In terms of directing duties, what Tarantino does brilliantly here, is provide not only a great epic American Western with fantastically well thought out Screen Shot 2013-01-22 at 09.37.34characters and intriguing plotlines, but he also shows both the best and very worst of the human spirit – Christoph Waltz’s democratic Dr Schultz, who cared not for the colour of the skin but only the good of the job, and Calvin Candie’s degrading abuse of his slaves show the two extremes here very cleverly. Tarantino also manages to balance the humour, making us laugh at the most absurd scenes and allowing audiences to question and second-guess themselves after viewing the film – the Klu Klux Klan scenario is a good example of this type of humour, and is one of the best scenes of the whole film.

So what is bad about this film? Well, firstly it’s long, just how long is one of the many jaw-dropping moments presented when you check your watch as you peel yourself out of your seat once the lights go up. But actually, upon reflection, you’ll find it hard to discover many wasted minutes. Every part of the dialogue is carefully constructed and thought out, and although there are slower parts, they are necessary to provide a pathway towards the more climactic moments.

Secondly, it’s violent, but what did you expect? It is Tarantino after all, and if you learned anything from Kill Bill, it’s that Tarantino likes adding in the gore element – but in Django Unchained, you wont see any group slaughter scenes in black and white to shade the violence. However, like in some of Screen Shot 2013-01-22 at 09.39.06his earlier films, the end shoot out is almost so grotesque that you don’t wince when watching it, as it doesn’t evoke that kind of reaction because it is so expected of Tarantino. Equally, the more brutal parts are implied rather than shown in full i.e.: the slave and the dogs, so you are shocked by the horror of it happening but not by seeing it on screen. But what we must remember is that this isn’t just Tarantino going for a shock factor joy ride with his film making, in fact, Spaghetti Westerns of the 1960’s indulged in extreme violence, and to pay proper homage to that era Tarantino is bringing some of that cinematic history to the modern stage.

Finally, the extended use of the ‘N-word’ has been steeped in controversy, however when you’re not seeing slaves pulled apart by each other in a death match or set on by dogs it’s a necessary reminder of the horrors of slavery and not a tip toeing premise to hide behind. As with the rest of Tarantino’s portfolio of work, if he’s going to tackle a topic be it Nazi Germany or the Deep South, he does it full throttle.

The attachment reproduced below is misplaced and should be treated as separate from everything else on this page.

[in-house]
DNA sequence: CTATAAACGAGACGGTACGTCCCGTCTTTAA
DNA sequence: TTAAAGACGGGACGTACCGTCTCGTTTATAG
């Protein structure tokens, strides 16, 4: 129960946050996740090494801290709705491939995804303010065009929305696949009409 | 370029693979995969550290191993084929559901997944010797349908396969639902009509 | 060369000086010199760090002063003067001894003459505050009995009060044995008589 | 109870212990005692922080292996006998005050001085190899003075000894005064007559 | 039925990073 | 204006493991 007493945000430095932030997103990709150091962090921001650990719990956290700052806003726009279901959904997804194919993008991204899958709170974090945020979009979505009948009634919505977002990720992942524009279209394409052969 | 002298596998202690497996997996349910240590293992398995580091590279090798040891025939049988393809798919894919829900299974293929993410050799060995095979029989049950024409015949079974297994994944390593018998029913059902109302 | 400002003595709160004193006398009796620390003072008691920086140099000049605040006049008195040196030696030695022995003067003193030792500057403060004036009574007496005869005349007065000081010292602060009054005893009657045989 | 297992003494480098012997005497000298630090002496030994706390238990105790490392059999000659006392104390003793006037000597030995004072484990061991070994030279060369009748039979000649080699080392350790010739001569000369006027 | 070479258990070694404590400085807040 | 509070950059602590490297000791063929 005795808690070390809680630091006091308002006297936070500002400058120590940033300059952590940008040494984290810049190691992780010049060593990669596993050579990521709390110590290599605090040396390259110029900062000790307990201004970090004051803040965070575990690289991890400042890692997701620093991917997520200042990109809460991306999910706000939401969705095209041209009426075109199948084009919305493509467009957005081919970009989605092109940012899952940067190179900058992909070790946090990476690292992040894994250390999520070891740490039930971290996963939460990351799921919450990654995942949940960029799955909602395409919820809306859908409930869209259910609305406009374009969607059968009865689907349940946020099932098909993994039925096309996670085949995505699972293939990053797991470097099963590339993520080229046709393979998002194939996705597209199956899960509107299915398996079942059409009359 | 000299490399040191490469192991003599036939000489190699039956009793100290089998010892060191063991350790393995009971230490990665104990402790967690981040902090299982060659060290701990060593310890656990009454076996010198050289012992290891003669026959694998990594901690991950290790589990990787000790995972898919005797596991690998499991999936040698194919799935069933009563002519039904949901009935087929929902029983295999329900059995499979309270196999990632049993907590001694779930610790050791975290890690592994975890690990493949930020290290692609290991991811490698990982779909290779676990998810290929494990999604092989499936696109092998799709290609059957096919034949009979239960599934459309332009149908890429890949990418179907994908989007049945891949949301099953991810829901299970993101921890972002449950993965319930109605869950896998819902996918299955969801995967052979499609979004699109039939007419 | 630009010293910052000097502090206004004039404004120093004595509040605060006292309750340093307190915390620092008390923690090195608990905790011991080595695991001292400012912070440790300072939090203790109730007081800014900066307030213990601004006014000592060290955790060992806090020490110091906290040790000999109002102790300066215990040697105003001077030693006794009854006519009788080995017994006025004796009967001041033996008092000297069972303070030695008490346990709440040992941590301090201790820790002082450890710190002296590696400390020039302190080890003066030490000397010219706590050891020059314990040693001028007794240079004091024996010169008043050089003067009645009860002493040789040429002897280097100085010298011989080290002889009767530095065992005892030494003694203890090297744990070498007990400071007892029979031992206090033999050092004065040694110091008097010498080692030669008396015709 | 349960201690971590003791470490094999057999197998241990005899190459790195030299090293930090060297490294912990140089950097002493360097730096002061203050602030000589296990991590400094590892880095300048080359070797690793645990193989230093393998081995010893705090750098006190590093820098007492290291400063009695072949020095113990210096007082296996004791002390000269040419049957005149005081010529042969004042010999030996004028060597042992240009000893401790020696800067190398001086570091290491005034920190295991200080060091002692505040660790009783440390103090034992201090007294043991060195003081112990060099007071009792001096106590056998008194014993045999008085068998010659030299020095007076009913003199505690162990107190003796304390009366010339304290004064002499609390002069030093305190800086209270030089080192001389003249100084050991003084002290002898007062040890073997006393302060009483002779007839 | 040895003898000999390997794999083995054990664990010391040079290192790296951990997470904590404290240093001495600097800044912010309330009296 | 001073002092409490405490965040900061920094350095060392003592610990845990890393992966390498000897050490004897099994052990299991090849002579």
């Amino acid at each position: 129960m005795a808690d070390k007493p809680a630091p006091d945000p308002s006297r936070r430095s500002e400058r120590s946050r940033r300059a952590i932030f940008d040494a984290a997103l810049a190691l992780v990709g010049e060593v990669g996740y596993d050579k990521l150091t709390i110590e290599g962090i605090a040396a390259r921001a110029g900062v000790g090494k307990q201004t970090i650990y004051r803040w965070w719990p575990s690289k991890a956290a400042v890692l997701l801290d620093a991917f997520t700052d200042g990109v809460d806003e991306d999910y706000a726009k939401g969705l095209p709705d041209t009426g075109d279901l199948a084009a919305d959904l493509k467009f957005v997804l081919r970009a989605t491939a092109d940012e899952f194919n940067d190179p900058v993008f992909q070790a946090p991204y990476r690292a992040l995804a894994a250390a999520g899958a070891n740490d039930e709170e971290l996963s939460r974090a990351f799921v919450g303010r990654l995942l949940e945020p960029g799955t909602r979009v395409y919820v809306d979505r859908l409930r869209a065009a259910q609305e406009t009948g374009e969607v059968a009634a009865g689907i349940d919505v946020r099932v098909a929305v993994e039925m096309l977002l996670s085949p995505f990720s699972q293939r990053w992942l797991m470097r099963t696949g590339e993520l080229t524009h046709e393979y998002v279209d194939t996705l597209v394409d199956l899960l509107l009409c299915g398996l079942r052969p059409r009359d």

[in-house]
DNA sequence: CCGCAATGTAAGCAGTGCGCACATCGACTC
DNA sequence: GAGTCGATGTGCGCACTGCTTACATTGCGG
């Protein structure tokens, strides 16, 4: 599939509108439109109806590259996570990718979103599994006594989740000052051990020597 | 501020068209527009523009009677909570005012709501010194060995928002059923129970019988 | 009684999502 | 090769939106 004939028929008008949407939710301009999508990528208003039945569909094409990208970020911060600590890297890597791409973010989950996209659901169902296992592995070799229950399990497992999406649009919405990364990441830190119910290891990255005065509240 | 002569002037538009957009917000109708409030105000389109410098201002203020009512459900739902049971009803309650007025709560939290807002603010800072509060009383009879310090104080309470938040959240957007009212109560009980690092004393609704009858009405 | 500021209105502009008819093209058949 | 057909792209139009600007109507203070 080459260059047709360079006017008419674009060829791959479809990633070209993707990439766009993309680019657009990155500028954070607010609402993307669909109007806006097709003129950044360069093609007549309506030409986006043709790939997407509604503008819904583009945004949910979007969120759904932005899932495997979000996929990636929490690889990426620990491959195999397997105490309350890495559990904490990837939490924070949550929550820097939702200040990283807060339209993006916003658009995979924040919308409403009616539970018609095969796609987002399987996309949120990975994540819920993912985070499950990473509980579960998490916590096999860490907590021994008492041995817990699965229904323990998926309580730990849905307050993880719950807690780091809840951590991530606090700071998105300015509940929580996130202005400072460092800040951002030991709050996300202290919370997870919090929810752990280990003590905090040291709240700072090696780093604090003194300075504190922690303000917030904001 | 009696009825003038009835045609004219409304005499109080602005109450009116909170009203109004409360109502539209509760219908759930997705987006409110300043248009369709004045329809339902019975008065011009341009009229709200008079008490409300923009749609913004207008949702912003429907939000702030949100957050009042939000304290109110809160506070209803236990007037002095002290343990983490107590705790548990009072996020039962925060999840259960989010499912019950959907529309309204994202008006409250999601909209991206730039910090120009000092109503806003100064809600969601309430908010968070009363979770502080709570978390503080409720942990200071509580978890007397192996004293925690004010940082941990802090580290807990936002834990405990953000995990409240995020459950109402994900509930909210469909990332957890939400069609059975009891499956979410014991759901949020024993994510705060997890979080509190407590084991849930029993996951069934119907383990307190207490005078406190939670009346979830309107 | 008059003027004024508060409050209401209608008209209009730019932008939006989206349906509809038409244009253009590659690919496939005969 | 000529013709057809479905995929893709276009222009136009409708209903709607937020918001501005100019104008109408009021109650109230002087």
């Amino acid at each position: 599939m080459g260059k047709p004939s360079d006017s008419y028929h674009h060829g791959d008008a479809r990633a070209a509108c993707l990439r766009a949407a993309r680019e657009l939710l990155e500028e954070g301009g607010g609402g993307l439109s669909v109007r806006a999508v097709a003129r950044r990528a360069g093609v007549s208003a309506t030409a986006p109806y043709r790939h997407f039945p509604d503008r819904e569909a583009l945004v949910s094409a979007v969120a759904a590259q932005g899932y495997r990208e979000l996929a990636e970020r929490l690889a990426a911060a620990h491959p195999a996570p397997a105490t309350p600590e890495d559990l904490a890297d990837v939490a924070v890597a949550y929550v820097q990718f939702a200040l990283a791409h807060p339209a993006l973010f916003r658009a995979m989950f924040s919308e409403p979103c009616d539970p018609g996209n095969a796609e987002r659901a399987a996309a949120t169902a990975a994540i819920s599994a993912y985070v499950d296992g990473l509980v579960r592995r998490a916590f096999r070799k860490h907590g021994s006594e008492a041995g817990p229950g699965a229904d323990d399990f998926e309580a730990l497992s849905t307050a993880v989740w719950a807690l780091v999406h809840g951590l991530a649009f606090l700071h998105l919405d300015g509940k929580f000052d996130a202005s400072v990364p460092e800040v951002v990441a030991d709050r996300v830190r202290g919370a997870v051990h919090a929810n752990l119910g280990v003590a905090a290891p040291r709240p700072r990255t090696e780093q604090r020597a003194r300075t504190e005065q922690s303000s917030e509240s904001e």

So should you go watch this film? For Tarantino fans this is a must, when questions started to arise about this director through his Grindhouse homage phase that didn’t quite hit the mark, rest assured that he has steadily been building up to this crescendo, lets hope his future projects maintain this level of courage and craft.

 

 

 

BFI Day 5 – Coriolanus – Ralph Fiennes sits in the directors chair for this Shakespeare Adaptation

17 Oct

Lining up a stellar cast for not the easiest of Shakespearean adaptations must have been daunting for Ralph Fiennes, but as he put it at  the press conference, he was obsessed with this character and how relevant the play is to our modern society. That is the beauty of Shakespeare, its adaptability and ability to impact audiences around the world year after year and in so many different forms.

I wonder how difficult it must have been for Fiennes to pitch this to the financiers though, as on paper its not a well known play, its dark, aggressive and political. However when you know that Vanessa Redgrave is on board as well as Brian Cox and the then unknown Jessica Chastain – you must be on to a winner. Gerard Butler may have been somewhat of a wildcard in the first instance due to his action and rom-com notoriety however if you watch the film, you’ll notice how he holds his own just fine amongst these distinguished thesps!

The setting is Serbia, Belgrade in the midst of political turmoil and uprising against Coriolanus. The Serbian actors in the film adapt to the prose expertly and provide small but valuable parts in the film. The action, particularly at the beginning of the film is electrifying – particularly in a cinema surrounding and you feel like you are a part of the warfare yourself. You get inside the skin of Coriolanus, brilliantly portrayed by Fiennes.

However, it may have been the time of day in which the film was shown, but there was a considerable lull in the middle of the film. For wider audiences this is no Baz Luhrmann’s Romeo and Juliet, it was never an easy play to take to, and despite Ralph Fiennes valiant attempt – it just misses the mark. The real star of the show is Vanessa Redgrave, there have to be Oscar bells ringing, this performance is one all actors should watch and aspire to emulate in their careers, a real master at work – particularly in her closing speech. This film has all the right tools to make it magical but is just a very near miss. Die Hard Shakespeare fans may love it, I’m not sure, but for the wider cinema going public, I’m not so sure.

It still however managed to successfully pull in the crowds at the premiere and hopefully thats a reflection of the same level of people that will support this film. We’ll have to wait and see. Its out on UK general release on the 20th January 2012.